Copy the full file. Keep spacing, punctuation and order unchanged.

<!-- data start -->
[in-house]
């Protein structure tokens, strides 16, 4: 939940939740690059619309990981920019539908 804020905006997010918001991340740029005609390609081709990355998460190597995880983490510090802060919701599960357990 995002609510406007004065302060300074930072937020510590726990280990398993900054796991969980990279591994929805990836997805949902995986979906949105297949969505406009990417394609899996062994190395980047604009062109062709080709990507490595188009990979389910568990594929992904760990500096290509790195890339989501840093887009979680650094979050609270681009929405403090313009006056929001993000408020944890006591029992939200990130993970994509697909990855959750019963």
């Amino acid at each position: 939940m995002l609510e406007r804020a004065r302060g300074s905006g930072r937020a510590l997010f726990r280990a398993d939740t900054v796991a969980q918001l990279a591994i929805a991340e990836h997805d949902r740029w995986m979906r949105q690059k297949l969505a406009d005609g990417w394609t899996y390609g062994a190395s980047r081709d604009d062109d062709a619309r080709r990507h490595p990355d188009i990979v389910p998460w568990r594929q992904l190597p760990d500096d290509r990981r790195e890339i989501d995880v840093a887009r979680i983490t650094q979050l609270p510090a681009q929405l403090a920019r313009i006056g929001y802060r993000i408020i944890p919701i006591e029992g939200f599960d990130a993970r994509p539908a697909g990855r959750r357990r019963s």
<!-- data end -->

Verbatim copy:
[in-house]
């Protein structure tokens, strides 16, 4: 939940939740690059619309990981920019539908 804020905006997010918001991340740029005609390609081709990355998460190597995880983490510090802060919701599960357990 995002609510406007004065302060300074930072937020510590726990280990398993900054796991969980990279591994929805990836997805949902995986979906949105297949969505406009990417394609899996062994190395980047604009062109062709080709990507490595188009990979389910568990594929992904760990500096290509790195890339989501840093887009979680650094979050609270681009929405403090313009006056929001993000408020944890006591029992939200990130993970994509697909990855959750019963």
């Amino acid at each position: 939940m995002l609510e406007r804020a004065r302060g300074s905006g930072r937020a510590l997010f726990r280990a398993d939740t900054v796991a969980q918001l990279a591994i929805a991340e990836h997805d949902r740029w995986m979906r949105q690059k297949l969505a406009d005609g990417w394609t899996y390609g062994a190395s980047r081709d604009d062109d062709a619309r080709r990507h490595p990355d188009i990979v389910p998460w568990r594929q992904l190597p760990d500096d290509r990981r790195e890339i989501d995880v840093a887009r979680i983490t650094q979050l609270p510090a681009q929405l403090a920019r313009i006056g929001y802060r993000i408020i944890p919701i006591e029992g939200f599960d990130a993970r994509p539908a697909g990855r959750r357990r019963s």